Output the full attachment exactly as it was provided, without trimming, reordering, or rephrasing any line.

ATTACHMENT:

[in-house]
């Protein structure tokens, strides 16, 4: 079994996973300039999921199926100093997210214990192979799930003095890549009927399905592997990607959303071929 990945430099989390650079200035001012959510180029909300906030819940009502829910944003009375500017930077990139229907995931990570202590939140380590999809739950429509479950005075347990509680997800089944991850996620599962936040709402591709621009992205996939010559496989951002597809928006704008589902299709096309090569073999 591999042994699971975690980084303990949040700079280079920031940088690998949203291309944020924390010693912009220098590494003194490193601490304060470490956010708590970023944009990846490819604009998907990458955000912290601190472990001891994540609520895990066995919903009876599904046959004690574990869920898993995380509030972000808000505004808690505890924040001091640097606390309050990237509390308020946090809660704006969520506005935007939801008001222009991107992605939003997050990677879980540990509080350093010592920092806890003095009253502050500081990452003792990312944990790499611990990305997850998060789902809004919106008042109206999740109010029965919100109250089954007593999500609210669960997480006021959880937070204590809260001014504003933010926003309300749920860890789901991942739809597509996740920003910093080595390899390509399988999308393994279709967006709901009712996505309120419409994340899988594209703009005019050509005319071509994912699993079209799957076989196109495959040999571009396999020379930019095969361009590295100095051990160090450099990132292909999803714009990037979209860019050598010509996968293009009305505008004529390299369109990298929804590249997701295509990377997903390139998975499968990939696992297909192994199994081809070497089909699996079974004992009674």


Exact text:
[in-house]
């Protein structure tokens, strides 16, 4: 079994996973300039999921199926100093997210214990192979799930003095890549009927399905592997990607959303071929 990945430099989390650079200035001012959510180029909300906030819940009502829910944003009375500017930077990139229907995931990570202590939140380590999809739950429509479950005075347990509680997800089944991850996620599962936040709402591709621009992205996939010559496989951002597809928006704008589902299709096309090569073999 591999042994699971975690980084303990949040700079280079920031940088690998949203291309944020924390010693912009220098590494003194490193601490304060470490956010708590970023944009990846490819604009998907990458955000912290601190472990001891994540609520895990066995919903009876599904046959004690574990869920898993995380509030972000808000505004808690505890924040001091640097606390309050990237509390308020946090809660704006969520506005935007939801008001222009991107992605939003997050990677879980540990509080350093010592920092806890003095009253502050500081990452003792990312944990790499611990990305997850998060789902809004919106008042109206999740109010029965919100109250089954007593999500609210669960997480006021959880937070204590809260001014504003933010926003309300749920860890789901991942739809597509996740920003910093080595390899390509399988999308393994279709967006709901009712996505309120419409994340899988594209703009005019050509005319071509994912699993079209799957076989196109495959040999571009396999020379930019095969361009590295100095051990160090450099990132292909999803714009990037979209860019050598010509996968293009009305505008004529390299369109990298929804590249997701295509990377997903390139998975499968990939696992297909192994199994081809070497089909699996079974004992009674």